I’m going to say something that may sound heartless – it’s time to stop insuring properties that repeatedly flood.
This morning I listened to a report on NPR from Marketplace. The Federal flood insurance program is $20 billion in debt and Congress must take up reauthorization next year. It’s time for a change.
A mere 0.6% of properties have received 10% of payouts. These are properties that flood repeatedly – one property had flooded – and received payment – 40 times. It’s insane to keep paying owners to build in high risk flood plains. And taxpayers must also cover the costs of emergency responders and infrastructure repair.
Now I’ll sound a little less callous. There is a proposal for the Federal government to simply buy an insured flooded property at its pre-flood value. Demolish structures, remove expensive utilities, and return it to whatever sort of landscape nature intended – this last bit is from me. This would save money in the long term and keep faith with owners whom we – the government speaks for us – lured into building in flood plains with below-market-priced insurance.
I propose the buy-out and get-out approach be extended to all Federal flood insurance, and I’d include wildfires – allow private insurance companies to charge whatever they want to re-insure properties that burn. I say this as a person and volunteer firefighter living on the edge of the Gila National Forest, in the wildland-urban interface (the WUI or woo-e as it’s called.) I could be one of those people forced out if a wildfire sweeps through my area – though I do practice Defensible Space.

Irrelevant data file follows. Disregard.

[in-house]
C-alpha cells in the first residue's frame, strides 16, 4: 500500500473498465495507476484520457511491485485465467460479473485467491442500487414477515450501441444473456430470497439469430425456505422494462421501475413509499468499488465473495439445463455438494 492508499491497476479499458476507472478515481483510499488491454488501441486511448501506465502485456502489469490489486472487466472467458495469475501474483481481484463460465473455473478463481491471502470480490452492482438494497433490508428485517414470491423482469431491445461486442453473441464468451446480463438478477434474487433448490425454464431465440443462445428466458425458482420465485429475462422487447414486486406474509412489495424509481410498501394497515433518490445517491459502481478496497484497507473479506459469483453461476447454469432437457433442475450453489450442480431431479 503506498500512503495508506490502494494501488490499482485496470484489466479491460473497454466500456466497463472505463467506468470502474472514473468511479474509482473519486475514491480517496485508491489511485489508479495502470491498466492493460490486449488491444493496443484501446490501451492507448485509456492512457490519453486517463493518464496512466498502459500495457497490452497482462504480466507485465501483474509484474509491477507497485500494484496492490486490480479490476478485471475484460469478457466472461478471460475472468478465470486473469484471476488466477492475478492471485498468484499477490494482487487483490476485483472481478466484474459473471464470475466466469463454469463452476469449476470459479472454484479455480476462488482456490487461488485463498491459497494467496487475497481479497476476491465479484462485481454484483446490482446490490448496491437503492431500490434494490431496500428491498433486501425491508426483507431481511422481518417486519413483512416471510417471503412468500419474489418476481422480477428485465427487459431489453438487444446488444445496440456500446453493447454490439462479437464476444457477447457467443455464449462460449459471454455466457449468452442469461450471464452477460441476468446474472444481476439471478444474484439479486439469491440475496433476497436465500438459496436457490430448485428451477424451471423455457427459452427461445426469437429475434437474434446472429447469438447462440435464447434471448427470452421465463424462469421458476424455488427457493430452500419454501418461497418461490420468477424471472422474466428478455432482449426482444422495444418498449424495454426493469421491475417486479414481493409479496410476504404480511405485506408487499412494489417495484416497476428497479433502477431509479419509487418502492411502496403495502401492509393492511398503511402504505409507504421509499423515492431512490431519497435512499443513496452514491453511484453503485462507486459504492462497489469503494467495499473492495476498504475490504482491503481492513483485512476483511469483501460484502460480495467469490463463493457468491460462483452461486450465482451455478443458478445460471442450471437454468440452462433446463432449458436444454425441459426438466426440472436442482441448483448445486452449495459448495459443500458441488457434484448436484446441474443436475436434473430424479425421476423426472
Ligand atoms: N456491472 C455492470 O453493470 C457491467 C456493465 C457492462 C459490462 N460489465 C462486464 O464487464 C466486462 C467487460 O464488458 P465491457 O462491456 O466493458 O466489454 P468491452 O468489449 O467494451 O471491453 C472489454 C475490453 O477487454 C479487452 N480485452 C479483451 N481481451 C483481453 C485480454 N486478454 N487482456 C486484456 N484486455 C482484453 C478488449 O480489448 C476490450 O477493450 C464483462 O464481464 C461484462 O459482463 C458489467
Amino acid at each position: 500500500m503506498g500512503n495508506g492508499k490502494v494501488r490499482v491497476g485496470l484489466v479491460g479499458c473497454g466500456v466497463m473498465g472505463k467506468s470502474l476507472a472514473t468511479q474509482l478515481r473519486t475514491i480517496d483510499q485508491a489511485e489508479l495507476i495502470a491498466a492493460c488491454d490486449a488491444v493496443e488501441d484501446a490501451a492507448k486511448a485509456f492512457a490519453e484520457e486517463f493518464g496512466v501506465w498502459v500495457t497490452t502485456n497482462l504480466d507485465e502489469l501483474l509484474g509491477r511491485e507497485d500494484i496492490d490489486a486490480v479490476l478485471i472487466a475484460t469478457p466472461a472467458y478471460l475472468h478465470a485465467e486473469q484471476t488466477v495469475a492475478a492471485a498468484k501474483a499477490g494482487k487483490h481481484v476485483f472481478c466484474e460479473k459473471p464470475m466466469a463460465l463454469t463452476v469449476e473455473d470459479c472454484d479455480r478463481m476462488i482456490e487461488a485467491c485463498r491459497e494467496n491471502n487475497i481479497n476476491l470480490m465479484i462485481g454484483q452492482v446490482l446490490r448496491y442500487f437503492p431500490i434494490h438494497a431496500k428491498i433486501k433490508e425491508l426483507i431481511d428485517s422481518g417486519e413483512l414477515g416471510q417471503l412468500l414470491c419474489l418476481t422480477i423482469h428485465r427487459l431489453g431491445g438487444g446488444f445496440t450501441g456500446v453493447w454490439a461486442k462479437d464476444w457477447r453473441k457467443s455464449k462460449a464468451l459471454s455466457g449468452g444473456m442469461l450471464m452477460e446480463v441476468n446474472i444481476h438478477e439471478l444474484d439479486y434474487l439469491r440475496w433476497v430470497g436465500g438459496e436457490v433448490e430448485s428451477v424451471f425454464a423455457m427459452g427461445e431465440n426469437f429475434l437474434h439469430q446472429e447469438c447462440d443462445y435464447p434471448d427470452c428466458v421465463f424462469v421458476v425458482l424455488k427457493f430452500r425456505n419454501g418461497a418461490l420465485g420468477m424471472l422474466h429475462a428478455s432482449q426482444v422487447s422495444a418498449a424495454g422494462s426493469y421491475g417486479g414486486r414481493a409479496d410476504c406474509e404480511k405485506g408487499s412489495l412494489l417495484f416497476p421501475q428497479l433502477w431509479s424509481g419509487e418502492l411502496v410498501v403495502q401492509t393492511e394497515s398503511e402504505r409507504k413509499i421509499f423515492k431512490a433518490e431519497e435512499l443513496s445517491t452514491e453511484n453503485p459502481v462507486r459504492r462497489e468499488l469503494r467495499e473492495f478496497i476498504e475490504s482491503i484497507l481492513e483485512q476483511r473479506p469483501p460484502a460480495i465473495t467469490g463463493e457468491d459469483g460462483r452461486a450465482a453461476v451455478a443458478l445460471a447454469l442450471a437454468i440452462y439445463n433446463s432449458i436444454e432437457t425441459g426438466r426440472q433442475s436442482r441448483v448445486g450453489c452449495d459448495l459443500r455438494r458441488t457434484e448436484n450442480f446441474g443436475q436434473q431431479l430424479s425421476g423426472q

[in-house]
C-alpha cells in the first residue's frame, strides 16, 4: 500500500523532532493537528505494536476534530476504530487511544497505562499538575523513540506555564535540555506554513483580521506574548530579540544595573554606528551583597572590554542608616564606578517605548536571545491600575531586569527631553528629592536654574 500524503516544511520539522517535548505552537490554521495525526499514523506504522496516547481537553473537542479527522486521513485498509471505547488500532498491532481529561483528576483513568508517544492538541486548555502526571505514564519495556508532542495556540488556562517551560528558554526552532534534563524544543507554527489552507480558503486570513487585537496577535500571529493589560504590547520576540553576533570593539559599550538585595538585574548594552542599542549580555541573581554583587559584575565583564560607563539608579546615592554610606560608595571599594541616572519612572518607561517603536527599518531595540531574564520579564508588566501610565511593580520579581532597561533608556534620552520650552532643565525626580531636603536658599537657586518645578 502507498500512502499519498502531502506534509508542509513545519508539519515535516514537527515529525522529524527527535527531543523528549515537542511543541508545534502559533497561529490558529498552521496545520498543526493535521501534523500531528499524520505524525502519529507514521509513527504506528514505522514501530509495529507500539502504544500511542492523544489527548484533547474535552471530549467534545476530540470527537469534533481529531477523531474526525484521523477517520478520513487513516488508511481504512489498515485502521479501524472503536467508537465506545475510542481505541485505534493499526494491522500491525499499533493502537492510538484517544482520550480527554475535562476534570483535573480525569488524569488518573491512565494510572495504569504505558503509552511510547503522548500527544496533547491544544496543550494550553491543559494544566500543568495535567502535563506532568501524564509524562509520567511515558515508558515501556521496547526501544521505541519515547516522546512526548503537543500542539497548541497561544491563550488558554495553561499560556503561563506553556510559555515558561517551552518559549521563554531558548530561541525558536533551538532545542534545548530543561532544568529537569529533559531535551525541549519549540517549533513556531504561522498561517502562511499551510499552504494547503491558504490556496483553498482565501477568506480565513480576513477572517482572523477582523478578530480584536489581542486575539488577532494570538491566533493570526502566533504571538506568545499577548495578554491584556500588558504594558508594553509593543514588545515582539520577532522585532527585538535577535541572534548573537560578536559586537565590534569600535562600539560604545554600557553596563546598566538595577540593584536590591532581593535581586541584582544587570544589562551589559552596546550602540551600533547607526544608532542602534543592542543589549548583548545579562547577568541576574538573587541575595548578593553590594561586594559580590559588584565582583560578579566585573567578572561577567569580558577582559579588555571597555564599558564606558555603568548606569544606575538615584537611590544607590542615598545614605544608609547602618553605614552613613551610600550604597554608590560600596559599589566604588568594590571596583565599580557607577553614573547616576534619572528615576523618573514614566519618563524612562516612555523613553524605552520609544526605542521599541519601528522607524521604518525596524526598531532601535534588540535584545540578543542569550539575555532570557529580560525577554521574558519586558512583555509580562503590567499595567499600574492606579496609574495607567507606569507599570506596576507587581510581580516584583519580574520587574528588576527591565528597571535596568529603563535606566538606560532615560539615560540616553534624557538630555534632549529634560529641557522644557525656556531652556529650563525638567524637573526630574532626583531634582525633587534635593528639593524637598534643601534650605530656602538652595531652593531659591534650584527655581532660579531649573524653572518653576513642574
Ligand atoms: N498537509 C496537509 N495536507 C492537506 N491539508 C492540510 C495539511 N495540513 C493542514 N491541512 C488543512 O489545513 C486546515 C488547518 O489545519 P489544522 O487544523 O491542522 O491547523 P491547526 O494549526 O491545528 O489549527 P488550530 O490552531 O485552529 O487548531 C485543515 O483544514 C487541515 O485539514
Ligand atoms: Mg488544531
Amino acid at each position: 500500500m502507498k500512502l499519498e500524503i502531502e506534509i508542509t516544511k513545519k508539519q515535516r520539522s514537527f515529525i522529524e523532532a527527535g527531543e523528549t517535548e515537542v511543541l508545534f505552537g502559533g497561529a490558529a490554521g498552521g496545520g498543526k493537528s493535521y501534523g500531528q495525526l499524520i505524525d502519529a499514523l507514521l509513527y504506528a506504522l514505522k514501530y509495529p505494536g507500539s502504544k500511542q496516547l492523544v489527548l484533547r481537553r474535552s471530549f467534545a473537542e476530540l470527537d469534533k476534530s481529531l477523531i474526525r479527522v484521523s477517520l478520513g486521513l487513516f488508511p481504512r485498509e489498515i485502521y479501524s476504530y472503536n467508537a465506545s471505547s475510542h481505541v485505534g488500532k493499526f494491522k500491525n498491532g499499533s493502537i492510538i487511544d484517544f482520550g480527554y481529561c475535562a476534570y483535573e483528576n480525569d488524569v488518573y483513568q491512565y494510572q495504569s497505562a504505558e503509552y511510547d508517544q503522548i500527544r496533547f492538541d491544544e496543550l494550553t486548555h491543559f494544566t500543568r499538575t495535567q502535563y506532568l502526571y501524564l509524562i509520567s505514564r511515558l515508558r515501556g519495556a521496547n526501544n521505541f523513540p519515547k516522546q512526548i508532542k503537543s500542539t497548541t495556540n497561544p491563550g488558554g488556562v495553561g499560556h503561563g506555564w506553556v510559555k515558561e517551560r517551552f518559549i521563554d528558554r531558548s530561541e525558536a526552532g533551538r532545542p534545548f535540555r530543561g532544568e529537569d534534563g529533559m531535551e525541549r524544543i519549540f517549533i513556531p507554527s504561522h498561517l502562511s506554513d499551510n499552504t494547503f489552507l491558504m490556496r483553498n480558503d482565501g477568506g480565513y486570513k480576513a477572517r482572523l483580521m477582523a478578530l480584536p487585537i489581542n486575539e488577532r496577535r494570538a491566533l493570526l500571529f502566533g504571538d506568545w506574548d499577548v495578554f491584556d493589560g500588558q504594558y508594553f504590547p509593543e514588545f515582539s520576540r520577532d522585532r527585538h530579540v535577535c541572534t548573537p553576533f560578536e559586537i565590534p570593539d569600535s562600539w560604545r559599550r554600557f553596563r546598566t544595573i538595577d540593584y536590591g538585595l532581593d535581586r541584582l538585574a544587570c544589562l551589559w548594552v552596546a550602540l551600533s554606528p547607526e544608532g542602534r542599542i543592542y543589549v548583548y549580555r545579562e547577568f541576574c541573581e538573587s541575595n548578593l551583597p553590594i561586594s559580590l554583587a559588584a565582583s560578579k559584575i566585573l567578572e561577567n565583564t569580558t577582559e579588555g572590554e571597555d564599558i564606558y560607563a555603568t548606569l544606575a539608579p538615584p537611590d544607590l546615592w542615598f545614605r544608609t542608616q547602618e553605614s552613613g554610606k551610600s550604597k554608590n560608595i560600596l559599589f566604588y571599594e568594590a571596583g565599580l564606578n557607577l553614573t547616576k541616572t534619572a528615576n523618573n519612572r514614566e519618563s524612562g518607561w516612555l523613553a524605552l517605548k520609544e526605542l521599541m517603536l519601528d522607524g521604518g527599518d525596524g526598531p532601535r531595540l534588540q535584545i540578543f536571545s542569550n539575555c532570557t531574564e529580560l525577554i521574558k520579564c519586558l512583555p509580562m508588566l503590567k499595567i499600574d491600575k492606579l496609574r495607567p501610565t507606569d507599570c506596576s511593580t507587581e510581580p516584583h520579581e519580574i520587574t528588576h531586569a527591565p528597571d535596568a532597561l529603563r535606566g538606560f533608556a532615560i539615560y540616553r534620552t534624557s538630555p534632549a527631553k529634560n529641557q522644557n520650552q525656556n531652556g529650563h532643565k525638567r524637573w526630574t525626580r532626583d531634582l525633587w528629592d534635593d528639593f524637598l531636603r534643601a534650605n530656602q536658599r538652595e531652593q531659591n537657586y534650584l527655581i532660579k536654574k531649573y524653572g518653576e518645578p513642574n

I can hear my liberal friends saying what I propose would destroy neighborhoods – it would be cruel to allow circumstances to force people away from the homes they love. I can hear my right-wing friends, too – the government wants your land – they want to force everyone into high density cities. I hear these concerns and an honest debate can address them. Just keep in mind that at some point nature will win, and it will be better for everyone if we plan ahead of disaster.
As sea levels rise and droughts intensify, marginal locations become more dangerous. Here’s where I’ll claim some moral high ground. Artificially low insurance premiums lure people into harm’s way. Recovering from a flood is painful and stressful as well as expensive. And people die in floods and fires.
We need to find a decent way to back out of the problem we’ve created.
BTW – There’s a second meaning of Defensible Space that has more to do with urban neighborhoods. It’s interesting enough that I have to mention it, even though it’s off topic: https://en.wikipedia.org/wiki/Defensible_space_theory.